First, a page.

2. Vaughn, The missing part of your comment is the part in which you explain just which text in the bill deals with free speech.

    Without that it’s just a diatribe.

  3. What is diatribe to one is to another meaningful discourse. It is the difference between seeing some forms of broadcast journalism as “mainstream media” while others describe is as “driveby advocacy journalism. Maybe you trust these people to do what is right. I do not. Those who sponsor and support this legislation are exactly as described, liberal left-wing extremist. No thinking person can reasonably be expected to trust such people.
    My concern is not that there is a specific “text” in the bill that deals with free speech. My concern is that adoption of this bill placed in the hands of non-elected political functionaries a legal weapon which they may use to terrorize any person or orgnaization they or their staff deem to have infringed upon the supposed rights of a supposed minority group. Many of the groups that will be “protected” under this legislation have had their efforts for special treatment rejected by voters at the ballot box. This currently proposed legislation is an effort by the liberal left to use the power of legislation to force the broader society to accept what is patently wrong. It is an effort to force upon the entire nation depravity as a way of life. Ours is a pluralistic society. These people have every right to be wrong. But they do not have the right to any special treatment under the law. If a criminal maims/murders someone, let them go to the gas chamber and I don’t care if their victim is a man or a woman or a child. I don’t care if they hate them or if they admire them. It doesn’t matter. To treat the murder of a white man or a black man or a homosexual etc. as a “hate” crime is just another “feel good” law passed so that we can pretend that we’ve done something meaningful to help heal a broken society.

  4. My concern is not that there is a specific “text” in the bill that deals with free speech.

    Got it. We’re supposed to oppose the bill because you don’t like the people who sponsored it.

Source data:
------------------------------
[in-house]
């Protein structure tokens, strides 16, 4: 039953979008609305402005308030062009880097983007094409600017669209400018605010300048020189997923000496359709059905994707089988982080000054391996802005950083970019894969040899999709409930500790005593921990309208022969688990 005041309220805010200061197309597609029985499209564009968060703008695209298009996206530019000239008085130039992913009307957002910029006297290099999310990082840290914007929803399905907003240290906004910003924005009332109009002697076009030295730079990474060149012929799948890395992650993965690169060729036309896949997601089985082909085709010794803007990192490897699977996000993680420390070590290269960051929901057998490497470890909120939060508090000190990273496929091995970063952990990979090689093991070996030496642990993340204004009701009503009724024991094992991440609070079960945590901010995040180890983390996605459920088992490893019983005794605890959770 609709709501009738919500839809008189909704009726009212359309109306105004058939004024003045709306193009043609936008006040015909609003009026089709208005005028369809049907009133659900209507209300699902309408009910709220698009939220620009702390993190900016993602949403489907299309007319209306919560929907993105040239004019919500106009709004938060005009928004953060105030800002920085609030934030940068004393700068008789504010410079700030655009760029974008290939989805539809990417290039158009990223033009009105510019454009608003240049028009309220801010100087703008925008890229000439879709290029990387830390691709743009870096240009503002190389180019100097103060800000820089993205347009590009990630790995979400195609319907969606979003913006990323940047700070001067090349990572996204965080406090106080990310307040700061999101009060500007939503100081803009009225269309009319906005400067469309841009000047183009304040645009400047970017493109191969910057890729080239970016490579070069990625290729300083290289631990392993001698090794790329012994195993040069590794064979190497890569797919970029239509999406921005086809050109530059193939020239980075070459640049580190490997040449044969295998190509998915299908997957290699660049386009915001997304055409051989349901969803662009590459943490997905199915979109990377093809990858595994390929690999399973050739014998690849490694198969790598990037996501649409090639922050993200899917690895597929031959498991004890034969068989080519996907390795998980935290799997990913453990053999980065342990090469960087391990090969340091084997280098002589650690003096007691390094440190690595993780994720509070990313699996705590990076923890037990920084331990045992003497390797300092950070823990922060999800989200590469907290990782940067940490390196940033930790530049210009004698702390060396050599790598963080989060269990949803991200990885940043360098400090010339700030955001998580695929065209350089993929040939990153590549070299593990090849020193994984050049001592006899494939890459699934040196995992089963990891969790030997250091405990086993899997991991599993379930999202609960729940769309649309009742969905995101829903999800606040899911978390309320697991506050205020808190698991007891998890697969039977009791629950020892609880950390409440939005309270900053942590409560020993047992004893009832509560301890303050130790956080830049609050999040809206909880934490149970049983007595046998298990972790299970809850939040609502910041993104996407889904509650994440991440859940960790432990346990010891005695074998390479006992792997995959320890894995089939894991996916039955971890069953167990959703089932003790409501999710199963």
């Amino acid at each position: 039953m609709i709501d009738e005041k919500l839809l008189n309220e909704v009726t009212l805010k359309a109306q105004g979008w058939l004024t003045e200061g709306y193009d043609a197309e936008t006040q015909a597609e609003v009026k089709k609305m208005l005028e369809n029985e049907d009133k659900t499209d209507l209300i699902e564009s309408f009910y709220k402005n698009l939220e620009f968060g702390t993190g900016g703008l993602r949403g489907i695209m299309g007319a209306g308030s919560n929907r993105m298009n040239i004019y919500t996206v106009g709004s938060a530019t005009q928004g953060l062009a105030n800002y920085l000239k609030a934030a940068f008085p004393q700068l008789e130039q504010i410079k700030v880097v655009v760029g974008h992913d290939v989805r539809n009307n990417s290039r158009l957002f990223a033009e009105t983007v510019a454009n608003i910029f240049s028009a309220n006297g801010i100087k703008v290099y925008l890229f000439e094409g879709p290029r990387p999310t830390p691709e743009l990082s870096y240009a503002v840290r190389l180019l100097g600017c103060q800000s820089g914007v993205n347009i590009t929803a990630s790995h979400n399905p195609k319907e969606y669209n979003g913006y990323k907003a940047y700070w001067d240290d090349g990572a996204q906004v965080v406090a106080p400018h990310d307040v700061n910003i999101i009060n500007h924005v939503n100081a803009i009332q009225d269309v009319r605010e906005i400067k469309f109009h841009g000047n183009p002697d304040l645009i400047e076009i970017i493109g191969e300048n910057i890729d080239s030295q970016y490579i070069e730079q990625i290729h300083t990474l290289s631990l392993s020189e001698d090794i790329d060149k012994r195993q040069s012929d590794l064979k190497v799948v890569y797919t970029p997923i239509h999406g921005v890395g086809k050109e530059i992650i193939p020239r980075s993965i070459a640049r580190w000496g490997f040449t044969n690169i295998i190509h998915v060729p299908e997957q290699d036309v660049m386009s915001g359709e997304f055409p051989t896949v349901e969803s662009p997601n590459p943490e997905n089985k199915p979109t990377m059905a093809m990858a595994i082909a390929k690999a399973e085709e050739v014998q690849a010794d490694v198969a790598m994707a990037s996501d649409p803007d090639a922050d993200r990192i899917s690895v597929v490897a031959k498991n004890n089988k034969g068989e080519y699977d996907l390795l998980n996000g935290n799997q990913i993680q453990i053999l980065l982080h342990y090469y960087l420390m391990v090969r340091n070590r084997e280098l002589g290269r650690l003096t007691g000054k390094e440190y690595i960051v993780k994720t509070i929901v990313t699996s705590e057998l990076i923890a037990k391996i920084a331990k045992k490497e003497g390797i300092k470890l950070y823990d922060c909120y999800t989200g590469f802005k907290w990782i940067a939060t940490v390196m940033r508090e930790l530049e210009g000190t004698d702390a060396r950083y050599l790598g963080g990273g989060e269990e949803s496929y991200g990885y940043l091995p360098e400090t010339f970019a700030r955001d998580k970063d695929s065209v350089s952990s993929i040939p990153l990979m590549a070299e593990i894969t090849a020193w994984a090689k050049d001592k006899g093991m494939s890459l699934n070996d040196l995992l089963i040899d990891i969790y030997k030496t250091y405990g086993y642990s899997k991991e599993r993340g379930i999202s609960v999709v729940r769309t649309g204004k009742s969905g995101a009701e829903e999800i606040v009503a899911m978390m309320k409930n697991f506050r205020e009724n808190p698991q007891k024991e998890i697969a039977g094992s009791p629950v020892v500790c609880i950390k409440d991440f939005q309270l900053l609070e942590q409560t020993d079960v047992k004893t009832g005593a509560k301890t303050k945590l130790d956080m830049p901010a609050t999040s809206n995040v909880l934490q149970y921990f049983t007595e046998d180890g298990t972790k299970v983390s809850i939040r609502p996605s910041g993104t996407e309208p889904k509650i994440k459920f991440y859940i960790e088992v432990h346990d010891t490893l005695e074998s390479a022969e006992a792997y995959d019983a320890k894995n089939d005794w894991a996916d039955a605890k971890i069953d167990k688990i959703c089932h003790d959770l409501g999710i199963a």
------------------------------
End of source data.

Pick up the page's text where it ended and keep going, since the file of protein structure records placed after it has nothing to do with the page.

I’m afraid I find that . . . unconvincing.

  5. Then remain unconvinced. But if this exact same bill were sponsored by conservative lawmakers, I do think you would be erupting with suspicion. At this moment equally ignorant Democrat representatives are, in the name of “safety” trying to resurrect the failed Brady Bill hoping to ride the hysteria of VT to a successful vote. I suppose one is to trust those who would destroy the 2nd Amendment to not do the same thing with any of our other Constitutional rights. Combine HR 1522 with Clinton era appointed congressionally rubberstamped activist liberal judges insulated from the will of the people and you have a recipe for disaster. If you want to pretend otherwise, fine. In another era concerning a diffeent reality there were those who endured in unbelief even when someone was raised from the dead.

  6. But if this exact same bill were sponsored by conservative lawmakers, I do think you would be erupting with suspicion.

    And here is where you miss the point completely. I don’t determine what legislation I would support or oppose based on my opinion of the character of legislators; I choose based on the content of the legislation. I do not trust liberal legislators more than conservative ones; I distrust both.

    You talk about unbelief even in the face of resurrection, but you fail to even discuss relevant arguments.

    If you have no argument based on the content of the legislation then you’re wasting the energy used by the muscles in your fingers.

  7. Happily I have never had any lack of reserve strength in my hands or my mind. I will agree that it would be nice if we could only consider the merits of a particular piece of legislation apart from the sponsors. Unfortunately the sponsors will be the ones applying the legislation they help write. As regards liberals and conservatives, I think the best practice is “Trust but verify.”